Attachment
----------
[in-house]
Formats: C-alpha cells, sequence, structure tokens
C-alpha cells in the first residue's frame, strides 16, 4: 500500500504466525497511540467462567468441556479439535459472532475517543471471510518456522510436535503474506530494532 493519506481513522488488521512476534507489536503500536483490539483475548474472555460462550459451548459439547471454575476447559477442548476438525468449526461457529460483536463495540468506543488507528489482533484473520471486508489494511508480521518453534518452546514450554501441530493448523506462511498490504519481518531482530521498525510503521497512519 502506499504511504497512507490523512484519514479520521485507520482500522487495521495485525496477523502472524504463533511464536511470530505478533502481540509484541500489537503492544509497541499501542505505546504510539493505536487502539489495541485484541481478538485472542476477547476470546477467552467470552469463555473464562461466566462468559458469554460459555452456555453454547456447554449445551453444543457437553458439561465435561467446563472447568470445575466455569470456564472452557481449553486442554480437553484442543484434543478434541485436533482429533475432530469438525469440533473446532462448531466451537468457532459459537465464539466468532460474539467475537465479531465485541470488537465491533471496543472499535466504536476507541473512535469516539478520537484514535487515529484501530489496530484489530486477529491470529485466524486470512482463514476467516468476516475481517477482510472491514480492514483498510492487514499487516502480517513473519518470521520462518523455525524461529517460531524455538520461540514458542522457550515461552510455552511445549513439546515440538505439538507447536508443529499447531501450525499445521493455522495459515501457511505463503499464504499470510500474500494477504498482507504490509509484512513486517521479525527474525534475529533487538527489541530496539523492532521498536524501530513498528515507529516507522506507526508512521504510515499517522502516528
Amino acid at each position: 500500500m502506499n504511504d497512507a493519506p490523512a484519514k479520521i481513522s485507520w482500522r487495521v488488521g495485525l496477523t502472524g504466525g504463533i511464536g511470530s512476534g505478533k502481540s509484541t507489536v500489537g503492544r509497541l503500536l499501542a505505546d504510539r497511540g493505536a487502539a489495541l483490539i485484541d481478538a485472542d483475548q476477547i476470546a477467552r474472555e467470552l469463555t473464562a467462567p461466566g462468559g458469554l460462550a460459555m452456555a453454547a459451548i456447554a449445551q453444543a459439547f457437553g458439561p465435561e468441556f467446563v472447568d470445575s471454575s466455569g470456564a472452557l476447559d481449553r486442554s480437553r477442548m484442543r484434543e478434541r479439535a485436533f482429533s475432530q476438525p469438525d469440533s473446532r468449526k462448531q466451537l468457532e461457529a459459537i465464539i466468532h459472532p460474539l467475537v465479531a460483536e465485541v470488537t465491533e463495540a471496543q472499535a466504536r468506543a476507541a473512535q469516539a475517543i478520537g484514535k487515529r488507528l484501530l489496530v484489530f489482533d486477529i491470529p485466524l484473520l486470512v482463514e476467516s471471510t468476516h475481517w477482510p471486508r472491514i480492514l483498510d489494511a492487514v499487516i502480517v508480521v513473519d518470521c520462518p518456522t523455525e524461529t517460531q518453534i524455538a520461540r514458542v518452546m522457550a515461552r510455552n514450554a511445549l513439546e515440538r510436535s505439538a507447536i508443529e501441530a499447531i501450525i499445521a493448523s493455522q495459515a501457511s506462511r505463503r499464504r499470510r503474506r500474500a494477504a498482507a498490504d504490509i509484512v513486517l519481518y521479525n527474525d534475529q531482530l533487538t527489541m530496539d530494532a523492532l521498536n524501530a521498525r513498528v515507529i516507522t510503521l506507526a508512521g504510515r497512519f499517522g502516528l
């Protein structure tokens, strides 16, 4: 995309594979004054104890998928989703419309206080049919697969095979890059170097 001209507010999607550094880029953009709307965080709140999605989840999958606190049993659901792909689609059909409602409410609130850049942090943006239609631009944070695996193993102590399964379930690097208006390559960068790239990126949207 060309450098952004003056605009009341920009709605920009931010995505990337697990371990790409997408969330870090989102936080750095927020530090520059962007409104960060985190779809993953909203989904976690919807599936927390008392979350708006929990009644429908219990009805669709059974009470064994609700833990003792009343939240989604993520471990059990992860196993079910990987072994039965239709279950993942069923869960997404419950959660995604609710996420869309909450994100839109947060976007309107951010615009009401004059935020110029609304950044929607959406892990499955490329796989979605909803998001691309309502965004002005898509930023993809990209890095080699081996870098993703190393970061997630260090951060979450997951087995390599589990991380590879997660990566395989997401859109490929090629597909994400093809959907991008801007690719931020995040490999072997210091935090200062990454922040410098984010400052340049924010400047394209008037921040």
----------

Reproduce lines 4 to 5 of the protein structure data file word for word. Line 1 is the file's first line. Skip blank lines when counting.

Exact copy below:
Amino acid at each position: 500500500m502506499n504511504d497512507a493519506p490523512a484519514k479520521i481513522s485507520w482500522r487495521v488488521g495485525l496477523t502472524g504466525g504463533i511464536g511470530s512476534g505478533k502481540s509484541t507489536v500489537g503492544r509497541l503500536l499501542a505505546d504510539r497511540g493505536a487502539a489495541l483490539i485484541d481478538a485472542d483475548q476477547i476470546a477467552r474472555e467470552l469463555t473464562a467462567p461466566g462468559g458469554l460462550a460459555m452456555a453454547a459451548i456447554a449445551q453444543a459439547f457437553g458439561p465435561e468441556f467446563v472447568d470445575s471454575s466455569g470456564a472452557l476447559d481449553r486442554s480437553r477442548m484442543r484434543e478434541r479439535a485436533f482429533s475432530q476438525p469438525d469440533s473446532r468449526k462448531q466451537l468457532e461457529a459459537i465464539i466468532h459472532p460474539l467475537v465479531a460483536e465485541v470488537t465491533e463495540a471496543q472499535a466504536r468506543a476507541a473512535q469516539a475517543i478520537g484514535k487515529r488507528l484501530l489496530v484489530f489482533d486477529i491470529p485466524l484473520l486470512v482463514e476467516s471471510t468476516h475481517w477482510p471486508r472491514i480492514l483498510d489494511a492487514v499487516i502480517v508480521v513473519d518470521c520462518p518456522t523455525e524461529t517460531q518453534i524455538a520461540r514458542v518452546m522457550a515461552r510455552n514450554a511445549l513439546e515440538r510436535s505439538a507447536i508443529e501441530a499447531i501450525i499445521a493448523s493455522q495459515a501457511s506462511r505463503r499464504r499470510r503474506r500474500a494477504a498482507a498490504d504490509i509484512v513486517l519481518y521479525n527474525d534475529q531482530l533487538t527489541m530496539d530494532a523492532l521498536n524501530a521498525r513498528v515507529i516507522t510503521l506507526a508512521g504510515r497512519f499517522g502516528l
């Protein structure tokens, strides 16, 4: 995309594979004054104890998928989703419309206080049919697969095979890059170097 001209507010999607550094880029953009709307965080709140999605989840999958606190049993659901792909689609059909409602409410609130850049942090943006239609631009944070695996193993102590399964379930690097208006390559960068790239990126949207 060309450098952004003056605009009341920009709605920009931010995505990337697990371990790409997408969330870090989102936080750095927020530090520059962007409104960060985190779809993953909203989904976690919807599936927390008392979350708006929990009644429908219990009805669709059974009470064994609700833990003792009343939240989604993520471990059990992860196993079910990987072994039965239709279950993942069923869960997404419950959660995604609710996420869309909450994100839109947060976007309107951010615009009401004059935020110029609304950044929607959406892990499955490329796989979605909803998001691309309502965004002005898509930023993809990209890095080699081996870098993703190393970061997630260090951060979450997951087995390599589990991380590879997660990566395989997401859109490929090629597909994400093809959907991008801007690719931020995040490999072997210091935090200062990454922040410098984010400052340049924010400047394209008037921040």